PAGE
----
Brachial plexus injuries are devastating. Current reconstructive treatments achieve limited partial functionality. Vascularized brachial plexus allotransplantation could offer the best nerve graft fulfilling the like-with-like principle. In this experimental study, we assessed the feasibility of rat brachial plexus allotransplantation and analyzed its functional outcomes.
A free vascularized brachial plexus with a chimeric compound skin paddle flap based on the subclavian vessels was transplanted from a Brown Norway rat to a Lewis rat. This study has 2 parts. Protocol I aimed to develop the vascularized brachial plexus allotransplantation (VBP-allo) model. Four groups are compared: no reconstruction, VBP-allo with and without cyclosporine A immunosuppression, VBP autotransplantation (VBP-auto). Protocol II compared the recovery of the biceps muscle and forearm flexors when using all 5, 2 (C5 + C6) or 1 (isolated C6) spinal nerve as the donor nerves. The assessment was performed on week 16 and included muscle weight, functionality (grooming tests, muscle strength), electrophysiology and histomorphology of the targeted muscles.
Protocol I showed, the VBP-allo with cyclosporine A immunosuppression was electrophysiologically and functionally comparable to VBP-auto and significantly superior to negative controls and absent immunosuppression. In protocol II, all groups had a comparable functional recovery in the biceps muscle. Only with 5 donor nerves did the forearm show good results compared with only 1 or 2 donor nerves.
This study demonstrated a useful vascularized complete brachial plexus allotransplantation rodent model with successful forelimb function restoration under immunosuppression. Only the allotransplantation including all 5 roots as donor nerves achieved a forearm recovery.
1 Center for Vascularized Composite Allotransplantation, Department of Plastic and Reconstructive Surgery, Chang Gung Memorial Hospital, and School of Medicine, Chang Gung University, Taoyuan, Taiwan.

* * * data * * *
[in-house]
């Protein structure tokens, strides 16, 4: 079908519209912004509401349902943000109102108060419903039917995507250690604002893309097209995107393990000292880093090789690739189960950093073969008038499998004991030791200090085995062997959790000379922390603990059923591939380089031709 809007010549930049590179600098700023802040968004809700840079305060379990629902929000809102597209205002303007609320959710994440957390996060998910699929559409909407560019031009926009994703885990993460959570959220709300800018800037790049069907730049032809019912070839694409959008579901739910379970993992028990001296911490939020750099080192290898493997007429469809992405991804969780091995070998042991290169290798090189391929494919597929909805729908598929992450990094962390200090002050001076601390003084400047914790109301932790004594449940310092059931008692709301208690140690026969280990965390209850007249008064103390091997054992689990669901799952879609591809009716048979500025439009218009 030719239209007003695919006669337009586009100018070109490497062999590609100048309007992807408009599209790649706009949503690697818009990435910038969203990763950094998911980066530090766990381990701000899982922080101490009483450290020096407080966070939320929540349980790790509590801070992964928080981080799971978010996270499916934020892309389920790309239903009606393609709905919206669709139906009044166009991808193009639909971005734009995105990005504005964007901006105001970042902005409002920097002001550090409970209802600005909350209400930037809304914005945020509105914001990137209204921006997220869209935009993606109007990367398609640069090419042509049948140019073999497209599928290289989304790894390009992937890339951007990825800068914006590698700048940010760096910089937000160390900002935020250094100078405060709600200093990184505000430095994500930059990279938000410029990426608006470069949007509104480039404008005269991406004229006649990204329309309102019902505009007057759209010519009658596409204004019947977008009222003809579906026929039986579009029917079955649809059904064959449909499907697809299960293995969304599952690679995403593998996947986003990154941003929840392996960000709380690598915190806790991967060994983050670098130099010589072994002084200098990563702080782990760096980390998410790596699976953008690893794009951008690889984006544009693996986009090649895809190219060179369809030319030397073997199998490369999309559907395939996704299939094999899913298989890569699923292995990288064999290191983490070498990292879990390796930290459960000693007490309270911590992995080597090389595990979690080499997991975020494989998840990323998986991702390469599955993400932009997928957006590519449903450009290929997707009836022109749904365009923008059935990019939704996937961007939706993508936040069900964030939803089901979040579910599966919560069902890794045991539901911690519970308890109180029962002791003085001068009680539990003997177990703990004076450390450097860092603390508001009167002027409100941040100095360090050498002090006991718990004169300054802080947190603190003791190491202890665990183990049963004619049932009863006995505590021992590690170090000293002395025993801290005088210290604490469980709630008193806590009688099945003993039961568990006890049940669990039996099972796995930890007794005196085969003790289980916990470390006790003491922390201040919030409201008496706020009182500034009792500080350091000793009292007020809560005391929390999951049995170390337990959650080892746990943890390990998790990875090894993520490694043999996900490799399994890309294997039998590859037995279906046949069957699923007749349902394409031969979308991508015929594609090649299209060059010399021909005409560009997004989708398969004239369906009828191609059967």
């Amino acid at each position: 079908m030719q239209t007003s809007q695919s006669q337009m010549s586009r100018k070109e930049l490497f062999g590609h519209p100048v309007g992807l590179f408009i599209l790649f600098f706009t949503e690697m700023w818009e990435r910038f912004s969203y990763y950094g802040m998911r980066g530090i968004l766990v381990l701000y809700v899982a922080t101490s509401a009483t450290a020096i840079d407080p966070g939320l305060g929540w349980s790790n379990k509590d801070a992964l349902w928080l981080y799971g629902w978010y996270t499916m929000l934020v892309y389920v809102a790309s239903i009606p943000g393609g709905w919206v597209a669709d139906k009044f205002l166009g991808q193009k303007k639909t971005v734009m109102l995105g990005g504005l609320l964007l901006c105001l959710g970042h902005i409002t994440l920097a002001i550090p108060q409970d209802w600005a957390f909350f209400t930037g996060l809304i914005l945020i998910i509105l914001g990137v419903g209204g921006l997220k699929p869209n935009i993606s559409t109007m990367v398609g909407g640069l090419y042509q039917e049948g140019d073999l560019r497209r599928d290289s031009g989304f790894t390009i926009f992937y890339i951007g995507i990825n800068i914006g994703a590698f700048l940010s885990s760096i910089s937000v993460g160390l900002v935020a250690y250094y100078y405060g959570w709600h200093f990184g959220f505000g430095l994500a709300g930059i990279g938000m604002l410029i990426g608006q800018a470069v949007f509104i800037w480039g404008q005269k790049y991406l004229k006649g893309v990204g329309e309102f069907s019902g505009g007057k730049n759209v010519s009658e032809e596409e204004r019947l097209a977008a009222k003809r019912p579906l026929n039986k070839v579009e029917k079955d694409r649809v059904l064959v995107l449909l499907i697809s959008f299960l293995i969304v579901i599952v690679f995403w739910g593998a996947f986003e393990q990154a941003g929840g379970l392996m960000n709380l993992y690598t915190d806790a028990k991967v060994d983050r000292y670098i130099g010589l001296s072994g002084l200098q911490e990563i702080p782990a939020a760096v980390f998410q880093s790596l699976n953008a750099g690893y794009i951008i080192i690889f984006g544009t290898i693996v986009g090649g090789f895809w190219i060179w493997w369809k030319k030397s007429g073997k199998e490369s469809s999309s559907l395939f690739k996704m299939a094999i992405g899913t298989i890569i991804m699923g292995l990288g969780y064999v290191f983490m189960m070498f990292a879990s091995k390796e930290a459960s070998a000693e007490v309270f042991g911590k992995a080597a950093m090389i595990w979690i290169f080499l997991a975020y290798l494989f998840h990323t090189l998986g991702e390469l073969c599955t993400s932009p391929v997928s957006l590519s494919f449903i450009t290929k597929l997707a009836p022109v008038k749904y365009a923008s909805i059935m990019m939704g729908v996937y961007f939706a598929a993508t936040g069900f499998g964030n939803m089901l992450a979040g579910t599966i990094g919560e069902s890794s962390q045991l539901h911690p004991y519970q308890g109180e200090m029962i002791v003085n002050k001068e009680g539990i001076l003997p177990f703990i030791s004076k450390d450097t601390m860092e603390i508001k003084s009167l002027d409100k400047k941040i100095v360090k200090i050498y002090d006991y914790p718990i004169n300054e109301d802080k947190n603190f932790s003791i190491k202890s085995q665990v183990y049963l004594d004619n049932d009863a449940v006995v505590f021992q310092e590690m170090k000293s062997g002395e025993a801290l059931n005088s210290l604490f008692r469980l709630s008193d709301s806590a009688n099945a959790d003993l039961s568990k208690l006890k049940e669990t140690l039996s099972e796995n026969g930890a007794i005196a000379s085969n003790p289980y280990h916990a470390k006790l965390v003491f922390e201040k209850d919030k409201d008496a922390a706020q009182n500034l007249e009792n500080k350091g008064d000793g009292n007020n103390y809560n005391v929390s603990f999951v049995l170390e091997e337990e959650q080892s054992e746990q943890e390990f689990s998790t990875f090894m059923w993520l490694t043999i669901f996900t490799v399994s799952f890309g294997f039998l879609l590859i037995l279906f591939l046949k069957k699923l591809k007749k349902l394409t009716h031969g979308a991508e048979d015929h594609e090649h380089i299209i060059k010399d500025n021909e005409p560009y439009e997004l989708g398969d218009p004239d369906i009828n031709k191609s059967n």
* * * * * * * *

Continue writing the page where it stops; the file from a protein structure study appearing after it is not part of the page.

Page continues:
2 Division of Reconstructive Microsurgery, Department of Plastic and Reconstructive Surgery, Chang Gung Memorial Hospital, Taoyuan, Taiwan.
3 Department of Plastic and Reconstructive Surgery, Saint Paul’s Hospital, Taoyuan, Taiwan.
4 Division of Plastic and Reconstructive Surgery, Department of Surgery, The Hospital for Sick Children and The Hospital for Sick Children Research Institute, Program in Neuroscience and Mental Health, Toronto, Ontario, Canada.
5 Faculty of Medicine, Toronto, University of Toronto, Ontario, Canada.
6 Department of Anatomic Pathology, Chang Gung Memorial Hospital, and School of Medicine, Chang Gung University, Taoyuan, Taiwan.
Received 9 February 2018. Revision received 19 June 2018.
Accepted 20 June 2018.
This study was supported by a grant from the Ministry of Science and Technology Taiwan (NSC94-2314-B-182A-176) and the Chang Gung Memorial Hospital, Linkou, Taiwan (CMRPG3A0441-3).
The authors declare no conflict of interest.
Correspondence: David Chwei-Chin Chuang, MD, Department of Plastic and Reconstructive Surgery, Chang Gung Memorial Hospital, No. 5 Fu-Shing St., Taoyuan, Taiwan. (email@example.com).